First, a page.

At any rate, I still wish the author hadn't chosen to give a major character and quite a few others that heavy rural accent. I'm often frustrated by the way Oklahomans are portrayed (generally with a strong redneck bent, particularly in cinema) when most of the people I've encountered in Oklahoma have a soft Southern accent, at best, (think James Garner) and often a non-accent akin to that in the Midwest -- close to dictionary pronunciation. But, the book is great entertainment. I just tried to barrel through the heavily-accented scenes.

What I found most impressive was the technical aspect of the book. The author has degrees from the University of Tulsa and Carnegie Mellon in robotics (which I assume means he's a mechanical engineer; my sis-in-law, a mechanical engineer, did some robotics work in school). I always love reading a book written by an engineer because I'm comfortable with the way engineers speak. Also, Mathilda is an awesome character.

The movie is, unfortunately, going to be entirely filmed in Montreal, Canada. I was really hoping at least the Utica Square Mall scene would be filmed in Tulsa. It's scheduled for release in 2014. The book is pretty violent but it's about war so you have to expect that. I'd anticipate a lot of blood and screaming in the movie.

Books that walked in, this past week:

  • The Stars Shine Bright by Sibella Giorello - I keep swearing I'm not going to do any more tours but I love Sibella Giorello's mystery series so I signed up for a tour. The book just arrived from Thomas Nelson.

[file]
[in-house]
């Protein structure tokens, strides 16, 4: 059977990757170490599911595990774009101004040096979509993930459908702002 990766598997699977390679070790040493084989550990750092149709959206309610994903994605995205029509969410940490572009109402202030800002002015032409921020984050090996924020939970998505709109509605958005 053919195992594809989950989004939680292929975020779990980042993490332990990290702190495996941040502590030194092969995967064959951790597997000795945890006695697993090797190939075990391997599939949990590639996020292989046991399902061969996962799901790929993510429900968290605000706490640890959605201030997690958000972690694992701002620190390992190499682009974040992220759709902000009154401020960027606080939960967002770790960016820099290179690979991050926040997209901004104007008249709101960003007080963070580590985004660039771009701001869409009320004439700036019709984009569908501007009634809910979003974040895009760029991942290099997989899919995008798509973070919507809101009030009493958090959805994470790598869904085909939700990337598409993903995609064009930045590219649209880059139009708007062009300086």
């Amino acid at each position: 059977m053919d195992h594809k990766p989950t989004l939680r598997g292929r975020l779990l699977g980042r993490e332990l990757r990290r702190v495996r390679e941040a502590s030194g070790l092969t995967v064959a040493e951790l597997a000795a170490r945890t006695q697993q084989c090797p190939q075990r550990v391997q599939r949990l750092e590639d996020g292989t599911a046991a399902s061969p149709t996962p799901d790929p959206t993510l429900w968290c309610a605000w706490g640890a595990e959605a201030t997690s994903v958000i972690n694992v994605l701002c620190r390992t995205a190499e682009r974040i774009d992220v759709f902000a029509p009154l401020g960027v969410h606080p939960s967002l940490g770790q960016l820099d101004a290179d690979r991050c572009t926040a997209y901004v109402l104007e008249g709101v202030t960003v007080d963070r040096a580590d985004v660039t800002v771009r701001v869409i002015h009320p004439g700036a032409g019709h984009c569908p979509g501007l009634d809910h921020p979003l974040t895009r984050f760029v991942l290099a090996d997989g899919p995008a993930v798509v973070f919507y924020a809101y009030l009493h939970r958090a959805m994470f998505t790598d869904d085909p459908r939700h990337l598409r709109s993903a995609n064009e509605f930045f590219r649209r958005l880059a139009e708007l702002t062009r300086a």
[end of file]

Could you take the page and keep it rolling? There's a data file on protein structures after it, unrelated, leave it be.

• This Year You Write Your Novel by Walter Mosley - purchased at Off Square Books in Oxford, MS on Saturday (where we dashed up to look at an apartment for Kiddo).
  • Enemy Women by Paulette Jiles - freebie from Off Square Books, where they let you pick one of their old ARCs to take home with a $10 purchase.
  • Kaytek the Wizard by Janusz Korczak - Unsolicited book from Penlight Publications, for review.

And, that leads to what I'm currently reading:

I have some other in-progress books set aside but right now my focus is on two of the new arrivals. This Year You Write Your Novel is just 103 pages and I'm on about page 50-something. It's a very succinct book about what's important to know if you want to write a novel in a year, starting right now. It's extremely informative and nicely boils down the bare bones necessary to writing. Also, Mosley is superb at giving you a verbal kick in the pants. I'm enjoying This Year You Write Your Novel. I've completed several novels but haven't written fiction regularly in years so it's providing an excellent refresher course.